Joseph Evans: Gardner C. Taylor and the transcendence of preaching
Gardner C. Taylor. Book cover detail
In his new book, a religion school dean reflects on the gifts that a renowned preacher brought to their craft.
The Rev. Joseph Evans remembers clearly the first time he met the man who would become a mentor to him.
Evans, now the dean of Morehouse School of Religion, was a seminary student when a friend invited him to hear the Rev. Gardner C. Taylor preach at a local church.
“I recall sitting there enraptured by the eloquence and the gift that I would say possessed Gardner Taylor. I’m not sure he possessed it -- I think it possessed him, in reflection,” Evans said. “And for the first time in my life, I knew what my brothers and sisters in the Pentecostal tradition mean by being drunk in the Spirit. I was absolutely drunk in the Spirit.”
In a follow-up conversation with Taylor a few days later, Evans challenged a statement that the noted theologian and preacher had made. Surprised but apparently unoffended, Taylor stayed in touch with the younger man.
“He was very kind to me,” Evans said. “He gave me a lot of time. You know, he was being called 10 times a day by people just like me. But he made time for me, and he gave me confidence in how I was going about the craft of pulpit orator.”
Without that connection, “I don’t think I would have developed into the species of preacher that I’ve worked hard to become,” Evans said.
In his recently released book, “The Art of Eloquence: The Sacred Rhetoric of Gardner C. Taylor,” Evans writes about his mentor and the style that made Taylor a renowned preacher.
Evans spoke with Faith & Leadership’s Aleta Payne earlier this fall. The following is an edited transcript.
Faith & Leadership: Why a book about the preaching style of the Rev. Gardner Taylor?
Joseph Evans: In 1994, Henry Gates published “Colored People: A Memoir.” I wrote Dr. Gates, first to tell him I had read “Colored People” and how I really enjoyed it. Secondly, I asserted to Dr. Gates I felt that Taylor needed someone to write a book on him and I thought Dr. Gates would be the perfect person to do that, because he is such an exceptional writer.
He wrote me back to thank me for my interest in his writing. And he suggested that I write a book on Gardner Taylor. It felt like my heart had literally leapt up in my chest, because I didn’t think I could write a book on Gardner Taylor, certainly not at that time. Here we are in 2020, so you can add up the years from the first time someone suggested it to me until the time I actually sat down and wrote the book and had it published.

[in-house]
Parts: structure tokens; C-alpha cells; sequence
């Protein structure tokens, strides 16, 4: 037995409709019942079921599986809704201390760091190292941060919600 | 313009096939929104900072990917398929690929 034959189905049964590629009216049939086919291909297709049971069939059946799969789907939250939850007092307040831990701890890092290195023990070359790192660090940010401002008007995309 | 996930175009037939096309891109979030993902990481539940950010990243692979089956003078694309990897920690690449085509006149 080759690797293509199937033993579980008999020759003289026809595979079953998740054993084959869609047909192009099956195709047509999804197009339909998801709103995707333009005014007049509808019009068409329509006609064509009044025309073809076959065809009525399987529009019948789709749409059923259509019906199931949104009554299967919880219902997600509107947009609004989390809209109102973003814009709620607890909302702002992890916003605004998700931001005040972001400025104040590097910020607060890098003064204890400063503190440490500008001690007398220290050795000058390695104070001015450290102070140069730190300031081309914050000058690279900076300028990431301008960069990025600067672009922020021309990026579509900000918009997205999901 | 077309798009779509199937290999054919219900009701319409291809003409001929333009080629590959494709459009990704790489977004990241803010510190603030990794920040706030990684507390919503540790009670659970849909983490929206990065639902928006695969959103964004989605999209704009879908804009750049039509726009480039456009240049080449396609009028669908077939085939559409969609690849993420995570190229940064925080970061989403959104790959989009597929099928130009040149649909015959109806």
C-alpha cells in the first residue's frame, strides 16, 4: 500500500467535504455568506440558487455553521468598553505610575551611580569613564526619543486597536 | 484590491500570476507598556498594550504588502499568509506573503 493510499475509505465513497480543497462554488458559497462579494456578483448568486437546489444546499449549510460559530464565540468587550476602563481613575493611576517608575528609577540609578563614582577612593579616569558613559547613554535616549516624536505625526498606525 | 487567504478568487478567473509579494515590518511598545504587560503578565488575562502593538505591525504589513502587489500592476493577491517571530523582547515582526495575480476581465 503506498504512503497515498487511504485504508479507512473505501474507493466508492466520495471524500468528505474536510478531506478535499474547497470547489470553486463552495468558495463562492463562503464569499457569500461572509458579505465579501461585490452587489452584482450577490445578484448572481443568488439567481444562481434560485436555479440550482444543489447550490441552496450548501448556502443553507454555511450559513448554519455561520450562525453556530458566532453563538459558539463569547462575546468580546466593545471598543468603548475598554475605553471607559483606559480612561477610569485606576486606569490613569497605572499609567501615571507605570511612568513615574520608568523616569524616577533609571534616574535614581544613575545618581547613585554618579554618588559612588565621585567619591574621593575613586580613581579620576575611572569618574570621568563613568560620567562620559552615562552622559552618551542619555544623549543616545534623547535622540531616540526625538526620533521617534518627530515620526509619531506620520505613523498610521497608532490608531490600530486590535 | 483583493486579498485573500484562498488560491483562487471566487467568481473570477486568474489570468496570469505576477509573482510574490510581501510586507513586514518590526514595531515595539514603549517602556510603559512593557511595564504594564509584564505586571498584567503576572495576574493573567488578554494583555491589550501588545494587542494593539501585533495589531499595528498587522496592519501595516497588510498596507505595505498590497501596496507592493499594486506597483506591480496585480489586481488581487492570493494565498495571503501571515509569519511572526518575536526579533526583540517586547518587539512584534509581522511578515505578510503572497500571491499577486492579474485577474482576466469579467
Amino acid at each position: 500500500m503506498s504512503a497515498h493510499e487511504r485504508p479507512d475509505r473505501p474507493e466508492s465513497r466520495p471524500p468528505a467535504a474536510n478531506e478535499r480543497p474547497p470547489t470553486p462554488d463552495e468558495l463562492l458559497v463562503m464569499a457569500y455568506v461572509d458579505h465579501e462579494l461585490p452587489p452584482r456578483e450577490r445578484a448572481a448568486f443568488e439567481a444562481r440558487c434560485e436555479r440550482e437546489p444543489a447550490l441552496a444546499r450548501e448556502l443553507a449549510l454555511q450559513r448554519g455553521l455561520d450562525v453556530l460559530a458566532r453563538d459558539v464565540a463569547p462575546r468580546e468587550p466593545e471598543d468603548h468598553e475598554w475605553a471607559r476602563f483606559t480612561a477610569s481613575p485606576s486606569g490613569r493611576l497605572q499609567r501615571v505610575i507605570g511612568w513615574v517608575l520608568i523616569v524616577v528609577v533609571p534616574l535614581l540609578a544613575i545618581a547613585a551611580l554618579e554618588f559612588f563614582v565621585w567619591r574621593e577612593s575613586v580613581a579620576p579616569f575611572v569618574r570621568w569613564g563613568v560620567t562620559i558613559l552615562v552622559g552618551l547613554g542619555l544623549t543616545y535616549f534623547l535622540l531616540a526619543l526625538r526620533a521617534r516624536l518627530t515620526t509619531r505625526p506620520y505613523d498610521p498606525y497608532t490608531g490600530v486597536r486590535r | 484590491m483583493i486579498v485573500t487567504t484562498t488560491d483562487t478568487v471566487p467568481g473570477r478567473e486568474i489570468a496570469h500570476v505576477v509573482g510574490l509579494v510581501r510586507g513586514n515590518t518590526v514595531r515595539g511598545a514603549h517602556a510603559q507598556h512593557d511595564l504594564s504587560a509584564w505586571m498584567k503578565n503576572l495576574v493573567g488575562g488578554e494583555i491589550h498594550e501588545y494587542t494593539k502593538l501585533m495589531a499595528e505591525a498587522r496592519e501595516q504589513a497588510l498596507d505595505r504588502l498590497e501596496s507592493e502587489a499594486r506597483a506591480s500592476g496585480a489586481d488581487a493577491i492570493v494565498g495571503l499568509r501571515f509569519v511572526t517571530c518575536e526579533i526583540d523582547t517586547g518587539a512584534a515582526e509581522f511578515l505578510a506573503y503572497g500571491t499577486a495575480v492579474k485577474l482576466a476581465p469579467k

A second reason I wrote the book was that in my Ph.D. training I wrote a dissertation primarily on Dr. Gardner Taylor’s approach to preaching. That was in 2004. I continued to watch in the ensuing years what I felt was a decline in pulpit preparation and oratory.
After leaving an active pastorate to go into the academic world to try to help prepare preachers to do the hard work in the study before coming to the pulpit, over a period of time it was suggested to me again that I might consider writing it. It was at that time I felt, OK, maybe this is my assignment. Maybe this is for me to do. I decided to take what I thought was a narrow aspect of what Dr. Taylor did to prepare for his preaching, and that’s how I came up with “The Art of Eloquence.”
F&L: Could you talk about your formative ongoing relationship with Taylor?
JE: Oh, yes. He would call me at times. Dr. Taylor would call me very late at night, and he had this chair -- every preacher knows of this chair -- it sounded like it needed oil. You could tell when he was going back and forth in it. You could hear it squeaking.
He called more often than not after 11 o’clock. That was before we had caller ID and all that, and as a pastor, I felt that it could be a church member. It wasn’t unusual that someone may call because of an emergency, a hospital run or something like that.
[When] I answered the phone, I heard this familiar baritone voice. He wanted me to tell him about some word that he’d read in the Scriptures. He wanted a fuller understanding of how that word was being used grammatically. I said, “Well, Dr. Taylor, I don’t know right now. I’d have to run downstairs and get my little Greek Bible and lexicon.”
He said to me, “Joseph, what are you doing? That’s your problem, son. You’re sleeping when you should be studying.”
Then he would go on and say, “Now, you go find out for me and you call me back, lad, you hear?” And I’d say, “Yes, sir,” and he’d just hang up the phone and I’d go running down the stairs in the dark trying to hurry up and find out what Dr. Taylor wanted.
That’s a memory that I will cherish, and have cherished, and will continue to cherish for the rest of my life, I’m sure.
F&L: Having that kind of relationship with him would make the pressure in writing this book even more intense.
JE: There are maybe three things I could say to that. No. 1, Dr. Taylor, his preaching, transcended the Black church culture. It was informed by the Black church culture, but his preaching transcended the Black church experience, so people from different Christian traditions felt that he belonged to them as well.
This ability to transcend parochialism meant that he had a broad readership and listenership. I knew that anything that I was going to write would be critiqued. I knew that there would be people who could read what I was to write who may have been able to write something of more quality than I was going to write.